Former A&M, Mexia band director Joe Tom Haney dies at 88
Former Texas A&M Band Director Col. Joe Tom Haney has passed away at 88.
Col. Haney, as he is known to thousands of former Aggie band members was director of the Aggie Band from 1973 to 1989 and wrote the signature song "Noble Men of Kyle", which is played numerous times during Aggie games.
"The Noble Men of Kyle was written in 1972,” he recalled once in an interview,”and the first time they played it they didn't like it so I went back to the drawing board and I rewrote the first string. They seemed to like it then and now they play it I guess, six, seven or eight times a game.”
Haney was born in Colorado City on Aug.19, 1927 to Clyde and Vista Mae Haney.
After his father died unexpectedly, Haney and his mother moved to Marlin where she became a bookkeeper and wrote children's plays for a local Presbyterian school.
That's how Haney got his first opportunity to write music for her rhyming lyrics.
Haney started playing trombone in sixth grade.
After one year of private lessons, he was selected for the Marlin High School Band.
After graduating from high school in 1944, he entered Texas A&M and the Aggie Band.
He was there for only a semester before being drafted into the Army where he served fourteen months in Korea and played first trombone in the 282nd AGF Band in Seoul.
Haney was honorably discharge in 1947 and graduated with a bachelor of music degree at SMU in 1950 and got his master's degree in 1954 from Sam Houston State University.
For his first position as a band director, he started in the small town of Hemphill, which had no band hall, no instruments, no music, no uniforms and few students.
In 1951, the Hemphill High School Band played its first concert.
In the fall of 1951, Haney moved to Calvert where his band earned first division ratings in both concert and sight-reading.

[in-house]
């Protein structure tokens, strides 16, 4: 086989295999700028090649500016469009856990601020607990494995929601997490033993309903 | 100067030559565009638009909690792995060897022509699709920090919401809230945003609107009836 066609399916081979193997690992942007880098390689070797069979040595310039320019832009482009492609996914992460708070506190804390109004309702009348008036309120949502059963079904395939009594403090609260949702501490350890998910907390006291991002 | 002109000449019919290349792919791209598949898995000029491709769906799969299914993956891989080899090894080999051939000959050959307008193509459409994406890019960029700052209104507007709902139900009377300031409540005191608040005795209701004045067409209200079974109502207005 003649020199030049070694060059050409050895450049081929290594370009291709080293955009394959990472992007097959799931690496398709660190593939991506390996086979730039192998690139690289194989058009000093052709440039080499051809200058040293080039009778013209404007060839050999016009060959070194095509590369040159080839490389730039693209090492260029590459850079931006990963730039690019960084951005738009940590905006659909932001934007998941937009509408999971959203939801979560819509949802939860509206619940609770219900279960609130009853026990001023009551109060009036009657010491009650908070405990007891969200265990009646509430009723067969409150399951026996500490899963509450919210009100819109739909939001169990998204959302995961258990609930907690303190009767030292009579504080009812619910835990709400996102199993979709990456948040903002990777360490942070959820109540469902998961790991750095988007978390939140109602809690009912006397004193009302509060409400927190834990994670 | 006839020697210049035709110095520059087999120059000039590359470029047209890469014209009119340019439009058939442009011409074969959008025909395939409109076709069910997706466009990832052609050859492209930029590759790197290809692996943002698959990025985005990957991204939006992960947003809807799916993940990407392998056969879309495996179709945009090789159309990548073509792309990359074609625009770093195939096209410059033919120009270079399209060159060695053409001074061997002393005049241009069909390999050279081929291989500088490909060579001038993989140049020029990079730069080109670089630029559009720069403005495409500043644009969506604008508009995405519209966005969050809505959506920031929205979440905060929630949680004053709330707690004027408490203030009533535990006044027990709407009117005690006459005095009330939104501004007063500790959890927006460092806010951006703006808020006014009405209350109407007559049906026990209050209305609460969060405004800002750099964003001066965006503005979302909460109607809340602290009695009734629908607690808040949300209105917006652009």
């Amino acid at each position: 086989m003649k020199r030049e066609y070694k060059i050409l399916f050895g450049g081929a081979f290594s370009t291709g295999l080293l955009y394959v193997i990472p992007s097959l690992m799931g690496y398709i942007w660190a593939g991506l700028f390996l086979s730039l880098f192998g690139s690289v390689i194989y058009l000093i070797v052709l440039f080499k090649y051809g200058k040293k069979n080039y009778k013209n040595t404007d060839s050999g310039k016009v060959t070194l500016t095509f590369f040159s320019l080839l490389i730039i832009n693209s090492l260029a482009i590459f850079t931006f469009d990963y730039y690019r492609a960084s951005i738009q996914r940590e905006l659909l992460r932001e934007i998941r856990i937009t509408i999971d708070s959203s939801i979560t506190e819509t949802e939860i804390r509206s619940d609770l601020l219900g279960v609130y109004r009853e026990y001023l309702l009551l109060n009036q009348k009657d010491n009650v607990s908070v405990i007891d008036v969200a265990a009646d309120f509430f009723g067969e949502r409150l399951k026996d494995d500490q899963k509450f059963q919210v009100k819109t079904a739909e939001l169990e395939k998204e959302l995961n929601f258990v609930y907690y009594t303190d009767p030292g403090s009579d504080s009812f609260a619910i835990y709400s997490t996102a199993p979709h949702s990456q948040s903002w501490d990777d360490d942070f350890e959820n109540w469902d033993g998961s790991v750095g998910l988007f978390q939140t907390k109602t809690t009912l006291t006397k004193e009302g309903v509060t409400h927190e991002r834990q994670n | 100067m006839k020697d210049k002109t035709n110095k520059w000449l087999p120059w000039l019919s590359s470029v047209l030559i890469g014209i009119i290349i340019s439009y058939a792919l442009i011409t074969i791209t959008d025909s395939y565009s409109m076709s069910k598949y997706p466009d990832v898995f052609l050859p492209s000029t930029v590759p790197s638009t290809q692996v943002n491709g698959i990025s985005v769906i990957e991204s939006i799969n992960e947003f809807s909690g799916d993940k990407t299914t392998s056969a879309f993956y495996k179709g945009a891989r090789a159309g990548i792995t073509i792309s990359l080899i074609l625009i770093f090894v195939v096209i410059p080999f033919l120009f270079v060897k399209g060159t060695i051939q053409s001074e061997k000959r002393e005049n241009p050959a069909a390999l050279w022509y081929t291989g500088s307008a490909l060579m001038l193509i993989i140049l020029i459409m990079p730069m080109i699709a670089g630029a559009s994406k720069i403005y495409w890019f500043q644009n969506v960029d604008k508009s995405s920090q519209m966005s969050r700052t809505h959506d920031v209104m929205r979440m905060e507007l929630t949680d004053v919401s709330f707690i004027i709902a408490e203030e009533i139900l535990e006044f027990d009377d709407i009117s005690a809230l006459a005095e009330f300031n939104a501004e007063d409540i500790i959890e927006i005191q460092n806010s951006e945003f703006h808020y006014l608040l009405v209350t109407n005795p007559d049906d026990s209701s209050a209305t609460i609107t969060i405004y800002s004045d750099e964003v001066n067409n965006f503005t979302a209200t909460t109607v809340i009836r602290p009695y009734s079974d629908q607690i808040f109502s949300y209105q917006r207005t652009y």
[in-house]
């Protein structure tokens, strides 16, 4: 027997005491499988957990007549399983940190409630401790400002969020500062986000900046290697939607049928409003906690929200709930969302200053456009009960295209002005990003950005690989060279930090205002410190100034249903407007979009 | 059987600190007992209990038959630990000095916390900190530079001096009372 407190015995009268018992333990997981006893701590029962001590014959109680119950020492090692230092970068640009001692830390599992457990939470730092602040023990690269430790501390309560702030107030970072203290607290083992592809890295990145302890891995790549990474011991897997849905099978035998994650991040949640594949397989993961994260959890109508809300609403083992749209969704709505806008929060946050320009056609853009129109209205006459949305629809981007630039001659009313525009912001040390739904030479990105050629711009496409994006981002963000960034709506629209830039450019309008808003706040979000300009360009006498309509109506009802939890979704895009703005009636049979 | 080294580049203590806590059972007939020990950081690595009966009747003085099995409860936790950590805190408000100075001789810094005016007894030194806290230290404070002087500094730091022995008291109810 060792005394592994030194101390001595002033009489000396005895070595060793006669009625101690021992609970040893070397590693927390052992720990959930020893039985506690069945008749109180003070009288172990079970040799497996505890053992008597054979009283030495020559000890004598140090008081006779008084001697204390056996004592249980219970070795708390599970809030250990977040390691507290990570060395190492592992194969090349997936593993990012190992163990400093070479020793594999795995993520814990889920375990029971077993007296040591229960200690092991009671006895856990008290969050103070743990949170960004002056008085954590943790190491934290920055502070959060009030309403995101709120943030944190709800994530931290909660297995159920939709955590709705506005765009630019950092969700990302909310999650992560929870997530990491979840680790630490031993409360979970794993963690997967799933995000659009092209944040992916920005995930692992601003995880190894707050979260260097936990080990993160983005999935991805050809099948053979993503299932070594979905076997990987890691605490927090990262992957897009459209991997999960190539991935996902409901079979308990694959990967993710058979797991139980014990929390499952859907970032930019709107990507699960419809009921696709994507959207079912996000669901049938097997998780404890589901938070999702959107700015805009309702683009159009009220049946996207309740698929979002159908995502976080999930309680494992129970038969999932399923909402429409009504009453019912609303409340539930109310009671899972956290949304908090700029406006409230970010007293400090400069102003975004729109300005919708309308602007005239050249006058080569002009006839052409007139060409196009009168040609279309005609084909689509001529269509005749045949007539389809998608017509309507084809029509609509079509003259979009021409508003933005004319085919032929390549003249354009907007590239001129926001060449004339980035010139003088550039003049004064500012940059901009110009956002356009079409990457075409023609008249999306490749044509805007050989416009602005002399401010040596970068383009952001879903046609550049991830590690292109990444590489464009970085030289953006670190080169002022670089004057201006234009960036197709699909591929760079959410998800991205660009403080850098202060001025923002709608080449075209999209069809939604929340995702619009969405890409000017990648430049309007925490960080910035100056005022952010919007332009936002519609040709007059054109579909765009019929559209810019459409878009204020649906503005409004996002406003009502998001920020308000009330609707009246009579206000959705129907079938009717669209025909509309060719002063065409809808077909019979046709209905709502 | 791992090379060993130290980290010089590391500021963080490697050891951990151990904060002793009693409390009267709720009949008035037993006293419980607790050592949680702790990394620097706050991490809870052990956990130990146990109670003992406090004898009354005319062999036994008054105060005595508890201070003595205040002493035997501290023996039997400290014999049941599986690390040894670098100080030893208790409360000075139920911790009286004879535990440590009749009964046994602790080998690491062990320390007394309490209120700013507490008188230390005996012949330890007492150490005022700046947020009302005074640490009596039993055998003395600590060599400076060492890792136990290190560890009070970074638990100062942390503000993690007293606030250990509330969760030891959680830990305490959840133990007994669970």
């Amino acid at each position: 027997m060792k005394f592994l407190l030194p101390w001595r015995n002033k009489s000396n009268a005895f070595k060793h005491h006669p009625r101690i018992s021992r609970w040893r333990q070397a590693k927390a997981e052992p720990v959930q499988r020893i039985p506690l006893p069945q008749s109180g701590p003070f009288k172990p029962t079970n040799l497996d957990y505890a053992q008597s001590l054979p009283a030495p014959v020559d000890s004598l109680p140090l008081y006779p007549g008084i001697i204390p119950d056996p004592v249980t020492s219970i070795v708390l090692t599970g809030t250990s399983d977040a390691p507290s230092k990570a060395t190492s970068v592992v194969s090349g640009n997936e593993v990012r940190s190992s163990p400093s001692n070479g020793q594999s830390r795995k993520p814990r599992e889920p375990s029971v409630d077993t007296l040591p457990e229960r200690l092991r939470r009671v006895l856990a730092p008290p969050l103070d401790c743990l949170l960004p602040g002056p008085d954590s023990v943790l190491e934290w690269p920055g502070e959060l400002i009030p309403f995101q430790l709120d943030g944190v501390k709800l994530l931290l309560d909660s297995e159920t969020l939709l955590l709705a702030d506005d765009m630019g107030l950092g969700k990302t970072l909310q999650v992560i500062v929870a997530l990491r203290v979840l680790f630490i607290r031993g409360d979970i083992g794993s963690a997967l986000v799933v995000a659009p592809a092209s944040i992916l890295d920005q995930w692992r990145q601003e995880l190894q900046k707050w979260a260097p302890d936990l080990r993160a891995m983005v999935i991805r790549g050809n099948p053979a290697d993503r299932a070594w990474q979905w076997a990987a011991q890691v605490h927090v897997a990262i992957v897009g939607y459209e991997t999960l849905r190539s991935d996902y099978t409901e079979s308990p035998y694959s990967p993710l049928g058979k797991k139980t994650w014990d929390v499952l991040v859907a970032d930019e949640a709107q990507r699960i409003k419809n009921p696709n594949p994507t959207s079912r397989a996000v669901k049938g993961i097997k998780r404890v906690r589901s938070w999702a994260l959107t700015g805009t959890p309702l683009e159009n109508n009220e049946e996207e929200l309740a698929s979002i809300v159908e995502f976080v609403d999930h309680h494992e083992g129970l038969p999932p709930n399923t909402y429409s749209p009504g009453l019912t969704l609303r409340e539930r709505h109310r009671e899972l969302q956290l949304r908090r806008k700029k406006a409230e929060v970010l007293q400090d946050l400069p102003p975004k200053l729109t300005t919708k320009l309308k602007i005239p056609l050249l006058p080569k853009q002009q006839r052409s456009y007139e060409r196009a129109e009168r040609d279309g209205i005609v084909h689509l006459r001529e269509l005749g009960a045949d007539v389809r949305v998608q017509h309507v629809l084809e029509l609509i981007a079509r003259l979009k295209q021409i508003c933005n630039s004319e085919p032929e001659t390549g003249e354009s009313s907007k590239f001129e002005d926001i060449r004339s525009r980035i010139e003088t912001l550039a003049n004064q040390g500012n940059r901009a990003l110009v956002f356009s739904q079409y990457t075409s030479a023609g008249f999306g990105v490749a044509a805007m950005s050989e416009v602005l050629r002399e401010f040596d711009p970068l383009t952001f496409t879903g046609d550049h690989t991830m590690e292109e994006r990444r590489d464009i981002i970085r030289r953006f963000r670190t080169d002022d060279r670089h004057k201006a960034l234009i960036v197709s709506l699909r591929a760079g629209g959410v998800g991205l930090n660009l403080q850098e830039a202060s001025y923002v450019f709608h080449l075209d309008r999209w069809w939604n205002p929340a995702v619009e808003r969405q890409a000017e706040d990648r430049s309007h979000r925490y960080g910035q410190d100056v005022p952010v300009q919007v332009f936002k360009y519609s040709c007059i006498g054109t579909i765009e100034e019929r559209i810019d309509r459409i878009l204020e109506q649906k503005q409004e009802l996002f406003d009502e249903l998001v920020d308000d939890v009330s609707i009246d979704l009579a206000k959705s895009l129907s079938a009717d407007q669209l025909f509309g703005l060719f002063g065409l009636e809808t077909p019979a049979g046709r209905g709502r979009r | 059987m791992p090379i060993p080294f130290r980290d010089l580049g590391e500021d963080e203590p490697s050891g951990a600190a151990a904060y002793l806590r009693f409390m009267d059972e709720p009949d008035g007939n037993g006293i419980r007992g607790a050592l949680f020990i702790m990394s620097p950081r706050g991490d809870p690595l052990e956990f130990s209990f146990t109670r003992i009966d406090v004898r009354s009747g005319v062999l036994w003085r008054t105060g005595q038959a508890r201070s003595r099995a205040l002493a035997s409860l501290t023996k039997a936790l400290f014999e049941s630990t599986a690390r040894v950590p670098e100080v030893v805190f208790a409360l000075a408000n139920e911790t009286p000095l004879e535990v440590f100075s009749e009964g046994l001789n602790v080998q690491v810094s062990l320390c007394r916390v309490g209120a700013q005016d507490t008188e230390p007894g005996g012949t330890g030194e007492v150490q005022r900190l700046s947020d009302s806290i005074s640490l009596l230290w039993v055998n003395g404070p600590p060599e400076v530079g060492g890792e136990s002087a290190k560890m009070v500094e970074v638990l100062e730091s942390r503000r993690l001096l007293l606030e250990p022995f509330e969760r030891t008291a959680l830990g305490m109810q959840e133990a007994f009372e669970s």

He then moved to Wharton as junior high band director where his band earned first division ratings.
Then a Mexia High School band job became available.
The Black Cat Band earned two first divisions at the UIL contest in the spring of '57 and won its first Sweepstakes the following year.
Haney stayed in Mexia for the next sixteen years.
Then in 1972, Haney was invited to become the associate director of the Texas Aggie Band at Texas A&M University.
Sensing the need of other students who did not want to be in the Corps, Haney organized the Texas A&M University Symphonic Band in 1973.
During the seventeen years Haney directed the Texas Aggie Band, his bands made eight bowl performances, marched in the inaugural parade of President George Bush and performed at the inaugurations of several Texas Governors.
His arrangement of "The Spirit of Aggieland" has been performed by the Aggie Band at all football games since 1968.
"The Colonel," as he is respectfully known by Aggie bandsmen, was honored with the Former Students Distinguished Achievement Award and the BMI Music in Sports Award.
A ceremony unveiled a permanent plaque on the Aggie Band Drill Field which officially named it the Joe T. Haney Drill Field.
At pre-game ceremonies of a football game, he was promoted to full colonel by the Texas State Guard from which he retired after sixteen years of service.
When Haney retired, the Texas A&M Board of Regents bestowed upon him the title of Director Emeritus of the Fighting Texas Aggie Band.